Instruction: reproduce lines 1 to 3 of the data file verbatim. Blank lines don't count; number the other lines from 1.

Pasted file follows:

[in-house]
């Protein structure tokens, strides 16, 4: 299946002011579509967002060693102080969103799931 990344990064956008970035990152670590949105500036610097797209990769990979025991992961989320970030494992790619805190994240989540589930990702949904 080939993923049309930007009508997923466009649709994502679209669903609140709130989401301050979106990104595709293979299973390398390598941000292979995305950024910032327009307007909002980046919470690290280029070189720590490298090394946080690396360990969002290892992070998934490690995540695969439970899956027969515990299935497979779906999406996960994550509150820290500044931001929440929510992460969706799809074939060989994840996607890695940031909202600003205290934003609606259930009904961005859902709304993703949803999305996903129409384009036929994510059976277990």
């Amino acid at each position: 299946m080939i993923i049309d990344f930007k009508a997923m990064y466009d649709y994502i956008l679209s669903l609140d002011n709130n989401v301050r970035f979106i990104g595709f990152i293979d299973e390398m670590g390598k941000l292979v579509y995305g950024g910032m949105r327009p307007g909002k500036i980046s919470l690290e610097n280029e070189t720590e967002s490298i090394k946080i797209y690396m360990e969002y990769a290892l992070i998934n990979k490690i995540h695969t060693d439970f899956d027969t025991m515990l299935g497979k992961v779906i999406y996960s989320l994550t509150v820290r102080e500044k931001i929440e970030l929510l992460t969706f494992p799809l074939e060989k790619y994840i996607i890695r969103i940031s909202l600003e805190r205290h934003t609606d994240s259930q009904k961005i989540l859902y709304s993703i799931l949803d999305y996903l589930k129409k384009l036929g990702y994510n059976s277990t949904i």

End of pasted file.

[in-house]
């Protein structure tokens, strides 16, 4: 299946002011579509967002060693102080969103799931 990344990064956008970035990152670590949105500036610097797209990769990979025991992961989320970030494992790619805190994240989540589930990702949904 080939993923049309930007009508997923466009649709994502679209669903609140709130989401301050979106990104595709293979299973390398390598941000292979995305950024910032327009307007909002980046919470690290280029070189720590490298090394946080690396360990969002290892992070998934490690995540695969439970899956027969515990299935497979779906999406996960994550509150820290500044931001929440929510992460969706799809074939060989994840996607890695940031909202600003205290934003609606259930009904961005859902709304993703949803999305996903129409384009036929994510059976277990």
């Amino acid at each position: 299946m080939i993923i049309d990344f930007k009508a997923m990064y466009d649709y994502i956008l679209s669903l609140d002011n709130n989401v301050r970035f979106i990104g595709f990152i293979d299973e390398m670590g390598k941000l292979v579509y995305g950024g910032m949105r327009p307007g909002k500036i980046s919470l690290e610097n280029e070189t720590e967002s490298i090394k946080i797209y690396m360990e969002y990769a290892l992070i998934n990979k490690i995540h695969t060693d439970f899956d027969t025991m515990l299935g497979k992961v779906i999406y996960s989320l994550t509150v820290r102080e500044k931001i929440e970030l929510l992460t969706f494992p799809l074939e060989k790619y994840i996607i890695r969103i940031s909202l600003e805190r205290h934003t609606d994240s259930q009904k961005i989540l859902y709304s993703i799931l949803d999305y996903l589930k129409k384009l036929g990702y994510n059976s277990t949904i």